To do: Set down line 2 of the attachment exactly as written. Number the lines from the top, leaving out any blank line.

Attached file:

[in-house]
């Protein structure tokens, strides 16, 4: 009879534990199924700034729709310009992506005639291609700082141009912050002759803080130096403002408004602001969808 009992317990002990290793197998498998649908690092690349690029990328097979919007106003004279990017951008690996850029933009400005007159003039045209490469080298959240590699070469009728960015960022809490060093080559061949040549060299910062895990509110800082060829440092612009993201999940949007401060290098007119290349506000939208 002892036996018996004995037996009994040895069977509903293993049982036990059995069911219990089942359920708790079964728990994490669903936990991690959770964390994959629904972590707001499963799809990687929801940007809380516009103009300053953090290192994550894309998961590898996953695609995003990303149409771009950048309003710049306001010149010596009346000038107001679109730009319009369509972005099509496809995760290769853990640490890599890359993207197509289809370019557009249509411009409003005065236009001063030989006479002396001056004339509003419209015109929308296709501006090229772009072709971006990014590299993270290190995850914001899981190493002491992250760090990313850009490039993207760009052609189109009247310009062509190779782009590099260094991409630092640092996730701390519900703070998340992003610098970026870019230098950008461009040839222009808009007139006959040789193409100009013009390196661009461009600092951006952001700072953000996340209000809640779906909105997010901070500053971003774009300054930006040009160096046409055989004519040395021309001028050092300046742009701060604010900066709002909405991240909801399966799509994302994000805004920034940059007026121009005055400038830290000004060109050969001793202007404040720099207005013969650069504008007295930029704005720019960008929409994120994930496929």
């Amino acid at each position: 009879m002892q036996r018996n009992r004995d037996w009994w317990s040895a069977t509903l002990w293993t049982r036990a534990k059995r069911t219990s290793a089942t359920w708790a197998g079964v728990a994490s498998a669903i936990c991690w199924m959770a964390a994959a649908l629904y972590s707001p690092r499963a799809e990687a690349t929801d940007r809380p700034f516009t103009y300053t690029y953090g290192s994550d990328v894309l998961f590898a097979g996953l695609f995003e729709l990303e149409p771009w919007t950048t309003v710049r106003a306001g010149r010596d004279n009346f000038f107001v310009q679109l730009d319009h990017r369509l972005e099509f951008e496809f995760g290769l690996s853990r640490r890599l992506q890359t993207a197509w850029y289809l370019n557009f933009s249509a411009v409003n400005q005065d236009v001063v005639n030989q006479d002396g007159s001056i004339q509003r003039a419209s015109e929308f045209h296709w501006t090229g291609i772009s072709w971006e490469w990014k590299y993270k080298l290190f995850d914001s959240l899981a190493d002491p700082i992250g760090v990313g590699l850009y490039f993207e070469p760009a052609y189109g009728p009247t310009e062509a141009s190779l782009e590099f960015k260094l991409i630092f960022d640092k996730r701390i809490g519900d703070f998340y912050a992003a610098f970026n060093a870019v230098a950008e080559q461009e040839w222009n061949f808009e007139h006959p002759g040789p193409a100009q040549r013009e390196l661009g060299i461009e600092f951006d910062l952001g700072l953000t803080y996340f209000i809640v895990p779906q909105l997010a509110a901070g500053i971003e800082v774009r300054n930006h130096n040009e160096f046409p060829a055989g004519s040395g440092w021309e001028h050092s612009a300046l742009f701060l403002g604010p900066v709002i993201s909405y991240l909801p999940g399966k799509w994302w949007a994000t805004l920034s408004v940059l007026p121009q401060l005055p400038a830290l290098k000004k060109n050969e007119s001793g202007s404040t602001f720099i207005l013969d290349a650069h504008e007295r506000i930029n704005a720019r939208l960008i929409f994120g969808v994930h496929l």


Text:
């Protein structure tokens, strides 16, 4: 009879534990199924700034729709310009992506005639291609700082141009912050002759803080130096403002408004602001969808 009992317990002990290793197998498998649908690092690349690029990328097979919007106003004279990017951008690996850029933009400005007159003039045209490469080298959240590699070469009728960015960022809490060093080559061949040549060299910062895990509110800082060829440092612009993201999940949007401060290098007119290349506000939208 002892036996018996004995037996009994040895069977509903293993049982036990059995069911219990089942359920708790079964728990994490669903936990991690959770964390994959629904972590707001499963799809990687929801940007809380516009103009300053953090290192994550894309998961590898996953695609995003990303149409771009950048309003710049306001010149010596009346000038107001679109730009319009369509972005099509496809995760290769853990640490890599890359993207197509289809370019557009249509411009409003005065236009001063030989006479002396001056004339509003419209015109929308296709501006090229772009072709971006990014590299993270290190995850914001899981190493002491992250760090990313850009490039993207760009052609189109009247310009062509190779782009590099260094991409630092640092996730701390519900703070998340992003610098970026870019230098950008461009040839222009808009007139006959040789193409100009013009390196661009461009600092951006952001700072953000996340209000809640779906909105997010901070500053971003774009300054930006040009160096046409055989004519040395021309001028050092300046742009701060604010900066709002909405991240909801399966799509994302994000805004920034940059007026121009005055400038830290000004060109050969001793202007404040720099207005013969650069504008007295930029704005720019960008929409994120994930496929």